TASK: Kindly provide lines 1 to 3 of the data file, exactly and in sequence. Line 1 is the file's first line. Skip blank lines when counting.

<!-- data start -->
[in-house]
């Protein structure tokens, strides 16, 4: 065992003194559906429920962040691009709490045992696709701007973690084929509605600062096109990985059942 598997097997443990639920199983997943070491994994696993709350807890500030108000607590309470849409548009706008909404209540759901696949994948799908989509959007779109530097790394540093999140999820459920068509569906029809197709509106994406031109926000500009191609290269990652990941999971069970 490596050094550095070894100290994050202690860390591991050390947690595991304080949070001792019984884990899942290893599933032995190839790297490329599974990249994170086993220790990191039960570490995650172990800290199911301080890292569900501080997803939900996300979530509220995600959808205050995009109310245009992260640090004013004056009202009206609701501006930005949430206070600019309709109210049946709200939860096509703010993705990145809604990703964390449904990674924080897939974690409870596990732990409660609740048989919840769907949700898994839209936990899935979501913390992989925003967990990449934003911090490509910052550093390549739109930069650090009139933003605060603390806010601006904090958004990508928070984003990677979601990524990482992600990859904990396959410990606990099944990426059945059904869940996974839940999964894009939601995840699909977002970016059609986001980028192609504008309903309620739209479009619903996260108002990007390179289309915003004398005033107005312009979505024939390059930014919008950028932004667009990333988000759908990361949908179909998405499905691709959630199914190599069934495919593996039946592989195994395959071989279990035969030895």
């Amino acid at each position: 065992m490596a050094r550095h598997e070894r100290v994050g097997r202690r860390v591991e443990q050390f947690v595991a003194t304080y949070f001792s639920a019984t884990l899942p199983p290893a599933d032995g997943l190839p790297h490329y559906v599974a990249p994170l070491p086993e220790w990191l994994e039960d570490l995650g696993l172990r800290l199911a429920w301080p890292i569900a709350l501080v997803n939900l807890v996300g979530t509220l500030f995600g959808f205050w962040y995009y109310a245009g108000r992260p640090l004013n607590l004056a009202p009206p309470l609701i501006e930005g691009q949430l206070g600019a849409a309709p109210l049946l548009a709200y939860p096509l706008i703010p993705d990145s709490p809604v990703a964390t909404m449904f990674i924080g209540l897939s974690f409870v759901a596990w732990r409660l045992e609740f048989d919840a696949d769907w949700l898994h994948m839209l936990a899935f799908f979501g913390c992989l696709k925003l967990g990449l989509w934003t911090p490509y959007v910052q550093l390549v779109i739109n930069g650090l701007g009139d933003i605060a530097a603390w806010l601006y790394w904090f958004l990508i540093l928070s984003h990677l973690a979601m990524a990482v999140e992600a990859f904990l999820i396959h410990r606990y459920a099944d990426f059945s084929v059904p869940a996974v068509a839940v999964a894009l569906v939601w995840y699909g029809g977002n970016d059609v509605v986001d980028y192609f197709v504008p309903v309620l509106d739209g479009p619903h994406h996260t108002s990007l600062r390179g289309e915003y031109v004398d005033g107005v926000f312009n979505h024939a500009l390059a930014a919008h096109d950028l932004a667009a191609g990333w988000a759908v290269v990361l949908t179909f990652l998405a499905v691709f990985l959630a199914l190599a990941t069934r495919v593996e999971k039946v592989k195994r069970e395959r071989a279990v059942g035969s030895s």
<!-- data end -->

[in-house]
């Protein structure tokens, strides 16, 4: 065992003194559906429920962040691009709490045992696709701007973690084929509605600062096109990985059942 598997097997443990639920199983997943070491994994696993709350807890500030108000607590309470849409548009706008909404209540759901696949994948799908989509959007779109530097790394540093999140999820459920068509569906029809197709509106994406031109926000500009191609290269990652990941999971069970 490596050094550095070894100290994050202690860390591991050390947690595991304080949070001792019984884990899942290893599933032995190839790297490329599974990249994170086993220790990191039960570490995650172990800290199911301080890292569900501080997803939900996300979530509220995600959808205050995009109310245009992260640090004013004056009202009206609701501006930005949430206070600019309709109210049946709200939860096509703010993705990145809604990703964390449904990674924080897939974690409870596990732990409660609740048989919840769907949700898994839209936990899935979501913390992989925003967990990449934003911090490509910052550093390549739109930069650090009139933003605060603390806010601006904090958004990508928070984003990677979601990524990482992600990859904990396959410990606990099944990426059945059904869940996974839940999964894009939601995840699909977002970016059609986001980028192609504008309903309620739209479009619903996260108002990007390179289309915003004398005033107005312009979505024939390059930014919008950028932004667009990333988000759908990361949908179909998405499905691709959630199914190599069934495919593996039946592989195994395959071989279990035969030895």
């Amino acid at each position: 065992m490596a050094r550095h598997e070894r100290v994050g097997r202690r860390v591991e443990q050390f947690v595991a003194t304080y949070f001792s639920a019984t884990l899942p199983p290893a599933d032995g997943l190839p790297h490329y559906v599974a990249p994170l070491p086993e220790w990191l994994e039960d570490l995650g696993l172990r800290l199911a429920w301080p890292i569900a709350l501080v997803n939900l807890v996300g979530t509220l500030f995600g959808f205050w962040y995009y109310a245009g108000r992260p640090l004013n607590l004056a009202p009206p309470l609701i501006e930005g691009q949430l206070g600019a849409a309709p109210l049946l548009a709200y939860p096509l706008i703010p993705d990145s709490p809604v990703a964390t909404m449904f990674i924080g209540l897939s974690f409870v759901a596990w732990r409660l045992e609740f048989d919840a696949d769907w949700l898994h994948m839209l936990a899935f799908f979501g913390c992989l696709k925003l967990g990449l989509w934003t911090p490509y959007v910052q550093l390549v779109i739109n930069g650090l701007g009139d933003i605060a530097a603390w806010l601006y790394w904090f958004l990508i540093l928070s984003h990677l973690a979601m990524a990482v999140e992600a990859f904990l999820i396959h410990r606990y459920a099944d990426f059945s084929v059904p869940a996974v068509a839940v999964a894009l569906v939601w995840y699909g029809g977002n970016d059609v509605v986001d980028y192609f197709v504008p309903v309620l509106d739209g479009p619903h994406h996260t108002s990007l600062r390179g289309e915003y031109v004398d005033g107005v926000f312009n979505h024939a500009l390059a930014a919008h096109d950028l932004a667009a191609g990333w988000a759908v290269v990361l949908t179909f990652l998405a499905v691709f990985l959630a199914l190599a990941t069934r495919v593996e999971k039946v592989k195994r069970e395959r071989a279990v059942g035969s030895s």